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An Interview with Mónica Araya

Summary:
This week, PS talks with Mónica Araya, Transport Lead for Climate Champions, an independent international team coordinating Race To Zero campaigns for the United Nations Framework Convention on Climate Change. Project Syndicate: In 2018, you and Carlos Manuel Rodríguez discussed the Intergovernmental Panel on Climate Change (IPCC) report showing conclusively that we urgently need to limit the increase in global temperature to 1.5° Celsius above the pre-industrial level. Nearly two years later, what progress has been made? How has the COVID-19 pandemic affected this effort, and how might it reshape climate action?Mónica Araya: Recognition of the climate emergency has entered the mainstream among people on every

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This week, PS talks with Mónica Araya, Transport Lead for Climate Champions, an independent international team coordinating Race To Zero campaigns for the United Nations Framework Convention on Climate Change.

Project Syndicate: In 2018, you and Carlos Manuel Rodríguez discussed the Intergovernmental Panel on Climate Change (IPCC) report showing conclusively that we urgently need to limit the increase in global temperature to 1.5° Celsius above the pre-industrial level. Nearly two years later, what progress has been made? How has the COVID-19 pandemic affected this effort, and how might it reshape climate action?

Mónica Araya: Recognition of the climate emergency has entered the mainstream among people on every continent. This is especially true for young people, who have woken up to prospect that, to paraphrase the teen climate activist Greta Thunberg, their futures could be “stolen” by climate change – or, more specifically, by leaders’ failure to address it properly. This awareness was emerging in 2018; today, few question its salience.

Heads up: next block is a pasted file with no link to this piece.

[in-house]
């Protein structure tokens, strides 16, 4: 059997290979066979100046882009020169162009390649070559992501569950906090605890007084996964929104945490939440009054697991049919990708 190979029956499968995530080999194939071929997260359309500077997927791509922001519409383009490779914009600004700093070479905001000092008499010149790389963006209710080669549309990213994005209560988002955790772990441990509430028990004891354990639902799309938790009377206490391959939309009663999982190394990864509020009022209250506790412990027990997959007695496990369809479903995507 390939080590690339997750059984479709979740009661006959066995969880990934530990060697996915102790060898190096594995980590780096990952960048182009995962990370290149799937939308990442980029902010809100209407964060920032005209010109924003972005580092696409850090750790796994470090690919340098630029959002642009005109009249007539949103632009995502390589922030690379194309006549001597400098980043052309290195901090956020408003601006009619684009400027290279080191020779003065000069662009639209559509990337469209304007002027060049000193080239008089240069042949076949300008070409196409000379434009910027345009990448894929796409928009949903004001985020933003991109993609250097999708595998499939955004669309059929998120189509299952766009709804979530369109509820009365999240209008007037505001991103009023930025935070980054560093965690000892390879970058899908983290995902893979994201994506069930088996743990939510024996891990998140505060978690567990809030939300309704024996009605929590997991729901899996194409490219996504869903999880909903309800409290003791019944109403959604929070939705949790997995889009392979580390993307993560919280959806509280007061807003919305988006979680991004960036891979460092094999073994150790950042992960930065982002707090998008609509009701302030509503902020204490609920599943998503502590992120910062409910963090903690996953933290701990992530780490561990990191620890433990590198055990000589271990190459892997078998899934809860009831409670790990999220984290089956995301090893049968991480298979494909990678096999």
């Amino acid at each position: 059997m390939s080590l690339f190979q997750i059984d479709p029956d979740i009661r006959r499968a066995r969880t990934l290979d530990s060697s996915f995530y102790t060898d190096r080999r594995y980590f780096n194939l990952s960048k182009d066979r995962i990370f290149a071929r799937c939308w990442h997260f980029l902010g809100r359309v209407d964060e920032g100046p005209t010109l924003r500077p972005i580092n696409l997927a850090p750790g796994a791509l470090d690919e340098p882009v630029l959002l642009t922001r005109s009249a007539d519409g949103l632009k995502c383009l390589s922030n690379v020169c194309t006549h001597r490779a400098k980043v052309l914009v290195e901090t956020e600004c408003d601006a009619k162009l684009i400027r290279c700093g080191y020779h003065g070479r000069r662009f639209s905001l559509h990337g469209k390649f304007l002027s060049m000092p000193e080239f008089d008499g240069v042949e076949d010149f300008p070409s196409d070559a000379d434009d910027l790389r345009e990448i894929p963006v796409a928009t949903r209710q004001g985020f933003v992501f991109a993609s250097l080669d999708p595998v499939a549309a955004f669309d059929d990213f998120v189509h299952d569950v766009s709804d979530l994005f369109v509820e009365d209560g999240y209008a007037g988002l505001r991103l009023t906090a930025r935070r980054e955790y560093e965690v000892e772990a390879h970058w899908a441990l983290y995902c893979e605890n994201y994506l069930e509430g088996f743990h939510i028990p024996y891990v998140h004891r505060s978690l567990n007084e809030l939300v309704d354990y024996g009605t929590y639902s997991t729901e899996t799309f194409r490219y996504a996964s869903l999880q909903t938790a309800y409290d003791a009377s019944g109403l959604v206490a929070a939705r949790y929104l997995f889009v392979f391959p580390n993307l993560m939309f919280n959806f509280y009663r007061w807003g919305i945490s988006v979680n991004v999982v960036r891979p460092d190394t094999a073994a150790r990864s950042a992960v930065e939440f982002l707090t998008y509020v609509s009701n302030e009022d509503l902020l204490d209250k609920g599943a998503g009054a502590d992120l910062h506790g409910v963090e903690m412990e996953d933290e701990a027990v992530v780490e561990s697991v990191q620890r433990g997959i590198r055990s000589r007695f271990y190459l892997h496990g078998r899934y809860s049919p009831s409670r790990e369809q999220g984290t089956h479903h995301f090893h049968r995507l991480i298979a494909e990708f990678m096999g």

Collectively, we have also gained clarity about what addressing the climate crisis actually requires, including halving global carbon dioxide emissions by 2030 at the latest. The energy and road transport sectors are among those that will require the biggest overhaul this decade. Fortunately, in both areas, we have the technology we need.

Yet – and this must be made clear in communications with the public – addressing climate change doesn’t come down to a technological fix. As the pandemic has highlighted, the crisis also has an important social-justice component. While no one is exempt from the effects of the crisis, some – those who are already the most vulnerable – are suffering far more than others. So, we are not only seeking to protect our planet; we must also work deliberately to protect people. And we are not only seeking to safeguard our future; we must also address the suffering that is happening today.

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